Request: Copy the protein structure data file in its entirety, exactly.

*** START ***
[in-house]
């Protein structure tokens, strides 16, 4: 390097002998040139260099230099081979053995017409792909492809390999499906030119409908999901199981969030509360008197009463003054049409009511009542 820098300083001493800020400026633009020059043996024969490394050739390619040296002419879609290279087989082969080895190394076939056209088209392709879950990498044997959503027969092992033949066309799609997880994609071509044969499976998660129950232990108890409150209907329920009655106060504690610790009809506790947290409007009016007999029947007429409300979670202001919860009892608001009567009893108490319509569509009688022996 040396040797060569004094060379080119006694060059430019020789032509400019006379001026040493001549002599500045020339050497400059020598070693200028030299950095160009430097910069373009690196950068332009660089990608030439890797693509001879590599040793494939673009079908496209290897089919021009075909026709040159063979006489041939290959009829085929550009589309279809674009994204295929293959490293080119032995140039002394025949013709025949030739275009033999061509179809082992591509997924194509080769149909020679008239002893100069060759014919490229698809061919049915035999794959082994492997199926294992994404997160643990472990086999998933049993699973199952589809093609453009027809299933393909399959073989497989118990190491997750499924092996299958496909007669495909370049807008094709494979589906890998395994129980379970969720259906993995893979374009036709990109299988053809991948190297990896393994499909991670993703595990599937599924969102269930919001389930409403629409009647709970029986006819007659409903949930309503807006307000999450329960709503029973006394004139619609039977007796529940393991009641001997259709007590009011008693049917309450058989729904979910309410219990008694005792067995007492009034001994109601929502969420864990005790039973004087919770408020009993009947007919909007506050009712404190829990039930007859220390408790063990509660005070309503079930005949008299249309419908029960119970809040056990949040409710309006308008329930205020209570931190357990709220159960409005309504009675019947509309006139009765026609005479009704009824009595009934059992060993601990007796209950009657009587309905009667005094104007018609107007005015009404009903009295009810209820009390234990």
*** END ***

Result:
[in-house]
């Protein structure tokens, strides 16, 4: 390097002998040139260099230099081979053995017409792909492809390999499906030119409908999901199981969030509360008197009463003054049409009511009542 820098300083001493800020400026633009020059043996024969490394050739390619040296002419879609290279087989082969080895190394076939056209088209392709879950990498044997959503027969092992033949066309799609997880994609071509044969499976998660129950232990108890409150209907329920009655106060504690610790009809506790947290409007009016007999029947007429409300979670202001919860009892608001009567009893108490319509569509009688022996 040396040797060569004094060379080119006694060059430019020789032509400019006379001026040493001549002599500045020339050497400059020598070693200028030299950095160009430097910069373009690196950068332009660089990608030439890797693509001879590599040793494939673009079908496209290897089919021009075909026709040159063979006489041939290959009829085929550009589309279809674009994204295929293959490293080119032995140039002394025949013709025949030739275009033999061509179809082992591509997924194509080769149909020679008239002893100069060759014919490229698809061919049915035999794959082994492997199926294992994404997160643990472990086999998933049993699973199952589809093609453009027809299933393909399959073989497989118990190491997750499924092996299958496909007669495909370049807008094709494979589906890998395994129980379970969720259906993995893979374009036709990109299988053809991948190297990896393994499909991670993703595990599937599924969102269930919001389930409403629409009647709970029986006819007659409903949930309503807006307000999450329960709503029973006394004139619609039977007796529940393991009641001997259709007590009011008693049917309450058989729904979910309410219990008694005792067995007492009034001994109601929502969420864990005790039973004087919770408020009993009947007919909007506050009712404190829990039930007859220390408790063990509660005070309503079930005949008299249309419908029960119970809040056990949040409710309006308008329930205020209570931190357990709220159960409005309504009675019947509309006139009765026609005479009704009824009595009934059992060993601990007796209950009657009587309905009667005094104007018609107007005015009404009903009295009810209820009390234990």